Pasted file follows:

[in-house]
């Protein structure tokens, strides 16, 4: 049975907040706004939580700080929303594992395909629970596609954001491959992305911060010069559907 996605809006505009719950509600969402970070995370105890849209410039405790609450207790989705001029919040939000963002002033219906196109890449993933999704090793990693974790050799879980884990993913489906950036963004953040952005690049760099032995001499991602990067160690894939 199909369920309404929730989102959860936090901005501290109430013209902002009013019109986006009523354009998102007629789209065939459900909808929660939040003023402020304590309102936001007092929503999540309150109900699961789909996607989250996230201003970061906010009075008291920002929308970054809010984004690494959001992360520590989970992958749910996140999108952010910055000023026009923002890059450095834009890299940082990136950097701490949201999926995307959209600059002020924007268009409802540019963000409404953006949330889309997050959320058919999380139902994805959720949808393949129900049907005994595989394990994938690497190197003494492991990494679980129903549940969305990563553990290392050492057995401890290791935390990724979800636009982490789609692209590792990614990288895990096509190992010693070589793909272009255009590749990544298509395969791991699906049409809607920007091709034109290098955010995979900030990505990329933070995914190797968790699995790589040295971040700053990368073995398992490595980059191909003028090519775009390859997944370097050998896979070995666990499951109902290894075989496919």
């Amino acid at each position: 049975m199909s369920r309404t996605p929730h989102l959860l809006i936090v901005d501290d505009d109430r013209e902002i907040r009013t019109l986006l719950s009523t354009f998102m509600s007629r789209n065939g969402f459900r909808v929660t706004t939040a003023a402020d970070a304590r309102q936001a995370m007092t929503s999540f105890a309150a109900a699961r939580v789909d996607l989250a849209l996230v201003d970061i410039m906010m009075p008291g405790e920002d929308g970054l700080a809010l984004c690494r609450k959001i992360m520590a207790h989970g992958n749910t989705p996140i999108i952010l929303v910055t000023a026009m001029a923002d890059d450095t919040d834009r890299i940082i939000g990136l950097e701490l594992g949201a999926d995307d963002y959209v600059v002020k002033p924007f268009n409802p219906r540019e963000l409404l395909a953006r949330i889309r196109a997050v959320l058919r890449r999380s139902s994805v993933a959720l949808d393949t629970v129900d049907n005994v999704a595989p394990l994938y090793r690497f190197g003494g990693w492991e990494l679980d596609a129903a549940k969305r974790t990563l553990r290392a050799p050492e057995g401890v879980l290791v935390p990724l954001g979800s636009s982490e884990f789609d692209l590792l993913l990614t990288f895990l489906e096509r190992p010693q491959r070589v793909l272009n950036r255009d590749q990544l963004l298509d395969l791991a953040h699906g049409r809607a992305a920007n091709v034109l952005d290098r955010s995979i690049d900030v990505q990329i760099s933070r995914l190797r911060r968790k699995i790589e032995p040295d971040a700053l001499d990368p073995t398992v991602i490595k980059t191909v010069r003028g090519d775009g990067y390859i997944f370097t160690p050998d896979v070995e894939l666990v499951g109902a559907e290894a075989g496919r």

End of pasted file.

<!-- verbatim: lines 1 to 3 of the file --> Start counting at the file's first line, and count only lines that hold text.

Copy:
[in-house]
């Protein structure tokens, strides 16, 4: 049975907040706004939580700080929303594992395909629970596609954001491959992305911060010069559907 996605809006505009719950509600969402970070995370105890849209410039405790609450207790989705001029919040939000963002002033219906196109890449993933999704090793990693974790050799879980884990993913489906950036963004953040952005690049760099032995001499991602990067160690894939 199909369920309404929730989102959860936090901005501290109430013209902002009013019109986006009523354009998102007629789209065939459900909808929660939040003023402020304590309102936001007092929503999540309150109900699961789909996607989250996230201003970061906010009075008291920002929308970054809010984004690494959001992360520590989970992958749910996140999108952010910055000023026009923002890059450095834009890299940082990136950097701490949201999926995307959209600059002020924007268009409802540019963000409404953006949330889309997050959320058919999380139902994805959720949808393949129900049907005994595989394990994938690497190197003494492991990494679980129903549940969305990563553990290392050492057995401890290791935390990724979800636009982490789609692209590792990614990288895990096509190992010693070589793909272009255009590749990544298509395969791991699906049409809607920007091709034109290098955010995979900030990505990329933070995914190797968790699995790589040295971040700053990368073995398992490595980059191909003028090519775009390859997944370097050998896979070995666990499951109902290894075989496919």
């Amino acid at each position: 049975m199909s369920r309404t996605p929730h989102l959860l809006i936090v901005d501290d505009d109430r013209e902002i907040r009013t019109l986006l719950s009523t354009f998102m509600s007629r789209n065939g969402f459900r909808v929660t706004t939040a003023a402020d970070a304590r309102q936001a995370m007092t929503s999540f105890a309150a109900a699961r939580v789909d996607l989250a849209l996230v201003d970061i410039m906010m009075p008291g405790e920002d929308g970054l700080a809010l984004c690494r609450k959001i992360m520590a207790h989970g992958n749910t989705p996140i999108i952010l929303v910055t000023a026009m001029a923002d890059d450095t919040d834009r890299i940082i939000g990136l950097e701490l594992g949201a999926d995307d963002y959209v600059v002020k002033p924007f268009n409802p219906r540019e963000l409404l395909a953006r949330i889309r196109a997050v959320l058919r890449r999380s139902s994805v993933a959720l949808d393949t629970v129900d049907n005994v999704a595989p394990l994938y090793r690497f190197g003494g990693w492991e990494l679980d596609a129903a549940k969305r974790t990563l553990r290392a050799p050492e057995g401890v879980l290791v935390p990724l954001g979800s636009s982490e884990f789609d692209l590792l993913l990614t990288f895990l489906e096509r190992p010693q491959r070589v793909l272009n950036r255009d590749q990544l963004l298509d395969l791991a953040h699906g049409r809607a992305a920007n091709v034109l952005d290098r955010s995979i690049d900030v990505q990329i760099s933070r995914l190797r911060r968790k699995i790589e032995p040295d971040a700053l001499d990368p073995t398992v991602i490595k980059t191909v010069r003028g090519d775009g990067y390859i997944f370097t160690p050998d896979v070995e894939l666990v499951g109902a559907e290894a075989g496919r």